Rick Scott's campaign for the Florida governor's mansion is starting to look like his latest business acquisition.
In the 1990s, Scott exploded on the business scene and reshaped the hospital industry thanks to financial moxie, relentless drive and a salesman's knack for exploiting opportunities missed by others.
Those attributes have made the Naples millionaire the frontrunner for governor today. A political newcomer, Scott unexpectedly entered the race in April, hired a top-notch campaign staff and leveraged his sizable fortune to surge ahead of Attorney General Bill McCollum in the Aug. 24 Republican primary where career politicians appear more endangered than ever.
But Scott's successes have come at a cost.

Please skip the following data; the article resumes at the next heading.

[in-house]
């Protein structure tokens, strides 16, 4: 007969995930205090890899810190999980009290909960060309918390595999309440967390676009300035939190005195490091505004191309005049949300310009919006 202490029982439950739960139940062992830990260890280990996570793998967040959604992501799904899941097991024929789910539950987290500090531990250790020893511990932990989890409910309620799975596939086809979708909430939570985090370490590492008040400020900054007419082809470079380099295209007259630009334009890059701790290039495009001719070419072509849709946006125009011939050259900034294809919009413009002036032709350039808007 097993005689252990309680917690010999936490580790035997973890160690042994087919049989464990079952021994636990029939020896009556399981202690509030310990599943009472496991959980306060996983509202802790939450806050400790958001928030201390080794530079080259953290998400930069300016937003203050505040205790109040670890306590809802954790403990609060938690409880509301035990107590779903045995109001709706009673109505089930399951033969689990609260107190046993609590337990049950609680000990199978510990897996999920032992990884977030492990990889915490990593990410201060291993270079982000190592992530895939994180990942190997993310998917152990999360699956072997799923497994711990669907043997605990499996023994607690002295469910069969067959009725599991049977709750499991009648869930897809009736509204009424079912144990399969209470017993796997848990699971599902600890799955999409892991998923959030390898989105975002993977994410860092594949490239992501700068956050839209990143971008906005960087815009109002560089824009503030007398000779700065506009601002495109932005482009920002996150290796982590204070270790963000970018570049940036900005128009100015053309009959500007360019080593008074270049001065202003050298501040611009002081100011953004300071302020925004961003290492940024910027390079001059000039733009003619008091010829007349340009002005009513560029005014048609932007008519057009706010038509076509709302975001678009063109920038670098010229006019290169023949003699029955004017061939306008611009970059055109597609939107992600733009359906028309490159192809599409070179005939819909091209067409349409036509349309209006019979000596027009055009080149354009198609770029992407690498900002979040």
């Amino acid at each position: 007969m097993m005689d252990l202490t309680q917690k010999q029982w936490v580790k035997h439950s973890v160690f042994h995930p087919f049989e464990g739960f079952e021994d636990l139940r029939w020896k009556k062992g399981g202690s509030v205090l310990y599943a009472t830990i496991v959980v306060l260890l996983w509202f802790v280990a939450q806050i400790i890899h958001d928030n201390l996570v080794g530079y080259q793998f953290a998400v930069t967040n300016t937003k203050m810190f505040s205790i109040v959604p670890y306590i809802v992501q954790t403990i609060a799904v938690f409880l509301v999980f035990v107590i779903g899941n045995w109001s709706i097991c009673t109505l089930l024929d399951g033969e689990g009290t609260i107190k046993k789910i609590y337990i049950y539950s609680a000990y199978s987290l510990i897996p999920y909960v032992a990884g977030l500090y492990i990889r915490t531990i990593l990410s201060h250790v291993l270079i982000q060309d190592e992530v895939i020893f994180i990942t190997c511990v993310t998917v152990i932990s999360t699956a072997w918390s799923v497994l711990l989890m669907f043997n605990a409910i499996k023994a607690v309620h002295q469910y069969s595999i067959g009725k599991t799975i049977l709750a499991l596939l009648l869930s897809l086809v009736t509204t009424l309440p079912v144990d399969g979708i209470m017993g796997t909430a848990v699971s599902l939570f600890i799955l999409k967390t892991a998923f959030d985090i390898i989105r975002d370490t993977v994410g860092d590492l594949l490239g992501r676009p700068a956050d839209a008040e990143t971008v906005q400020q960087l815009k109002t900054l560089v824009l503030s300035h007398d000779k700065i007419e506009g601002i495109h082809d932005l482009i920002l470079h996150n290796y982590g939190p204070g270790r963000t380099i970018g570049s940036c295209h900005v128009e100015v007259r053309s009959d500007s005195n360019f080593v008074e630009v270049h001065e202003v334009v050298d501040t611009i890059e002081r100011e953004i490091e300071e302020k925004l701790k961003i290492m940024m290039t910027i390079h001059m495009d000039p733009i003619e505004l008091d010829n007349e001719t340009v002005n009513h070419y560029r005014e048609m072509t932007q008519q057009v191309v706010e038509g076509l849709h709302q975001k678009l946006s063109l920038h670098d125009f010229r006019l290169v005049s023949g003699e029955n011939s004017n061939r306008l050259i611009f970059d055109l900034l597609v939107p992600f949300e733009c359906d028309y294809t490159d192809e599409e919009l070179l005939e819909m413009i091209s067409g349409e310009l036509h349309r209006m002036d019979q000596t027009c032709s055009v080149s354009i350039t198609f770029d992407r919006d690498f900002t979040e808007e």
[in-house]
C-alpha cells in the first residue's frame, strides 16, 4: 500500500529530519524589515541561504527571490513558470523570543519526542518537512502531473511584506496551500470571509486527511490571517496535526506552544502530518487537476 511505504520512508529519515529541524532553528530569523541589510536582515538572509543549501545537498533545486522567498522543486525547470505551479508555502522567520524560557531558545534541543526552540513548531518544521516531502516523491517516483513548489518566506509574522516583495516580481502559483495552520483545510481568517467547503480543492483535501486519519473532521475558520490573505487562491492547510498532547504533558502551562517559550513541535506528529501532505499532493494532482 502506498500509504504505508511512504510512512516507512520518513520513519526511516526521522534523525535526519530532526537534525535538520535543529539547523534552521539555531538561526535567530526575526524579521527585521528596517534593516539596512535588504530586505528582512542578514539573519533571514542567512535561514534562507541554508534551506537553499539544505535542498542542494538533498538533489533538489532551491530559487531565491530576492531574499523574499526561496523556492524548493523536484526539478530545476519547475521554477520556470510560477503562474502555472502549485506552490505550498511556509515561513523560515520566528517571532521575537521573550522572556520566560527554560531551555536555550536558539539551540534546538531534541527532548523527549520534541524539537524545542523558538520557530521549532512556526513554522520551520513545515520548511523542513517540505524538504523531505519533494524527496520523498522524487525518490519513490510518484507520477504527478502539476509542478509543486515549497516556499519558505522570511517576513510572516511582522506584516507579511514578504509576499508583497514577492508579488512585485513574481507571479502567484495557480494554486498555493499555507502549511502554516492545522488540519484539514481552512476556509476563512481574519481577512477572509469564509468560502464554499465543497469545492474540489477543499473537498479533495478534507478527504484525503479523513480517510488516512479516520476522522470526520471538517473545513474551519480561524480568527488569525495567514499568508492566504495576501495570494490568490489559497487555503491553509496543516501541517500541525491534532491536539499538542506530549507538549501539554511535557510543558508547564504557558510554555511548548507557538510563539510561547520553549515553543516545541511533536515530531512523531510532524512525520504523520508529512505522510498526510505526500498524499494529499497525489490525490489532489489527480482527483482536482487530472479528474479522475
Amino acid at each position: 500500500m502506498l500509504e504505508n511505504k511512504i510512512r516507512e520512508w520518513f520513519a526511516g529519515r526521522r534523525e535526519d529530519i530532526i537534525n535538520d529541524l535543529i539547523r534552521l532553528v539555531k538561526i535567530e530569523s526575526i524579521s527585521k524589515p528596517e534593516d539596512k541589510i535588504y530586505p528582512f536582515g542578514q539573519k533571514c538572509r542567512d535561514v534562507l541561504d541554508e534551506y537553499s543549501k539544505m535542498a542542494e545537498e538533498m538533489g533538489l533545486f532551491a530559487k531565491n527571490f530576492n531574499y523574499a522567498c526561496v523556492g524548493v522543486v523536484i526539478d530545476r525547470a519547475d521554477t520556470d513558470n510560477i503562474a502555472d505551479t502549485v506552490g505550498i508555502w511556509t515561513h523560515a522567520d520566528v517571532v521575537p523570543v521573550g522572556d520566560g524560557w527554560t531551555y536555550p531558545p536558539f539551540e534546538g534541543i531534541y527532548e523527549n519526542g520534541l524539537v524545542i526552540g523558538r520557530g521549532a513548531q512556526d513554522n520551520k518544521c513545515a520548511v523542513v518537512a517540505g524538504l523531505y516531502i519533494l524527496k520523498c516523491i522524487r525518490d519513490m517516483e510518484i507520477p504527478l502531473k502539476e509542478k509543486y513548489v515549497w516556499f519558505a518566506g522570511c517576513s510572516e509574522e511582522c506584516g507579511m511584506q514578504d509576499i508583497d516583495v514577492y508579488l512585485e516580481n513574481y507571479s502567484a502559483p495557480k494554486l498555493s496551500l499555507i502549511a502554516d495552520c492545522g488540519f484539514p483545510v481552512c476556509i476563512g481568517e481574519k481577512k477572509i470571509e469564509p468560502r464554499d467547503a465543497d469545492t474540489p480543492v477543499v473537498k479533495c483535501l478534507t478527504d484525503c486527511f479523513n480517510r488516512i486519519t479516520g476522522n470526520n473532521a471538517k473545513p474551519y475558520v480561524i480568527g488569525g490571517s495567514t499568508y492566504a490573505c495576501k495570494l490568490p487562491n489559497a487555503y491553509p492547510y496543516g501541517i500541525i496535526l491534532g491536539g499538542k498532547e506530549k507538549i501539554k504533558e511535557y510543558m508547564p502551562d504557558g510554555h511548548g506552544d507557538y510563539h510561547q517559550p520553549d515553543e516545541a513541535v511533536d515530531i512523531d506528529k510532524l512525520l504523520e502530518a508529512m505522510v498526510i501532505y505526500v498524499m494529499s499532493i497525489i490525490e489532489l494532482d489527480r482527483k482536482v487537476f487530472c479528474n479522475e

As head of the mammoth Columbia/HCA hospital chain in the 1990s, Scott acknowledges, he was ``responsible'' for what became the largest Medicare fraud case in U.S. history, totaling $1.7 billion. McCollum and a coterie of well-financed Capitol insiders are bombarding television airwaves and mailboxes with ads and flyers to make sure every Florida voter knows about the scandal.
Scott, 57, brushes it off -- sometimes literally, by waving his hand as if shooing gnats.
``Attacks are life,'' Scott said when asked about the negative ads. Last month, voters asked him about the fraud case at nearly every stop of a six-day bus trip.
The questions underscore a conflict inherent in Scott's campaign: His business background and the Medicare scandal are inseparable. Scott -- who was not charged or fined -- said he didn't know about the troubles that unfolded on his watch, which raises questions about his leadership.